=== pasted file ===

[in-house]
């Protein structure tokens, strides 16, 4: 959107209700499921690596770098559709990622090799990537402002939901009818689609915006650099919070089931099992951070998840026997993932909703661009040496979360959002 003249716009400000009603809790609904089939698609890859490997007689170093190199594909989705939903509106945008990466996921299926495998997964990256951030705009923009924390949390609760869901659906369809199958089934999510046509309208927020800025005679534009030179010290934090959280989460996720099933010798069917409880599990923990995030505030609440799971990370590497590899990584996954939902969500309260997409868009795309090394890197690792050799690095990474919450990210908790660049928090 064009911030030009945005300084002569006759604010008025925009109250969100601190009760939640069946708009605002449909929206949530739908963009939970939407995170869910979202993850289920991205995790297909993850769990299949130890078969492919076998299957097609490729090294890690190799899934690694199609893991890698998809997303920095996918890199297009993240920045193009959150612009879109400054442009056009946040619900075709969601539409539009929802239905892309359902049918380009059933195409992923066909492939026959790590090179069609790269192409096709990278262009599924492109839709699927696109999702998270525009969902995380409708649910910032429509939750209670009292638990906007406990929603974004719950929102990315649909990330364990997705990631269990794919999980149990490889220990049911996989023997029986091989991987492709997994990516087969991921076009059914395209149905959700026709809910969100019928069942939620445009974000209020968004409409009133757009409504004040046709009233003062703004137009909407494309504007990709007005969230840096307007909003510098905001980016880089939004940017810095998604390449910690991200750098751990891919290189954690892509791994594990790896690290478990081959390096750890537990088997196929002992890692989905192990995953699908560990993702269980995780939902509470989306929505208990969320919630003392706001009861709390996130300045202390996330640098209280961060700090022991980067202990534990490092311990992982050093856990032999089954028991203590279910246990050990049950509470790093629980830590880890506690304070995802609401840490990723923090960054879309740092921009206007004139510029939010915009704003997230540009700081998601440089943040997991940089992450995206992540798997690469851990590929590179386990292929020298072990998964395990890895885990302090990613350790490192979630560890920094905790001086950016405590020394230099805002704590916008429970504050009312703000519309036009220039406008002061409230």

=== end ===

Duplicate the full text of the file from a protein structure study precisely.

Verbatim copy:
[in-house]
């Protein structure tokens, strides 16, 4: 959107209700499921690596770098559709990622090799990537402002939901009818689609915006650099919070089931099992951070998840026997993932909703661009040496979360959002 003249716009400000009603809790609904089939698609890859490997007689170093190199594909989705939903509106945008990466996921299926495998997964990256951030705009923009924390949390609760869901659906369809199958089934999510046509309208927020800025005679534009030179010290934090959280989460996720099933010798069917409880599990923990995030505030609440799971990370590497590899990584996954939902969500309260997409868009795309090394890197690792050799690095990474919450990210908790660049928090 064009911030030009945005300084002569006759604010008025925009109250969100601190009760939640069946708009605002449909929206949530739908963009939970939407995170869910979202993850289920991205995790297909993850769990299949130890078969492919076998299957097609490729090294890690190799899934690694199609893991890698998809997303920095996918890199297009993240920045193009959150612009879109400054442009056009946040619900075709969601539409539009929802239905892309359902049918380009059933195409992923066909492939026959790590090179069609790269192409096709990278262009599924492109839709699927696109999702998270525009969902995380409708649910910032429509939750209670009292638990906007406990929603974004719950929102990315649909990330364990997705990631269990794919999980149990490889220990049911996989023997029986091989991987492709997994990516087969991921076009059914395209149905959700026709809910969100019928069942939620445009974000209020968004409409009133757009409504004040046709009233003062703004137009909407494309504007990709007005969230840096307007909003510098905001980016880089939004940017810095998604390449910690991200750098751990891919290189954690892509791994594990790896690290478990081959390096750890537990088997196929002992890692989905192990995953699908560990993702269980995780939902509470989306929505208990969320919630003392706001009861709390996130300045202390996330640098209280961060700090022991980067202990534990490092311990992982050093856990032999089954028991203590279910246990050990049950509470790093629980830590880890506690304070995802609401840490990723923090960054879309740092921009206007004139510029939010915009704003997230540009700081998601440089943040997991940089992450995206992540798997690469851990590929590179386990292929020298072990998964395990890895885990302090990613350790490192979630560890920094905790001086950016405590020394230099805002704590916008429970504050009312703000519309036009220039406008002061409230």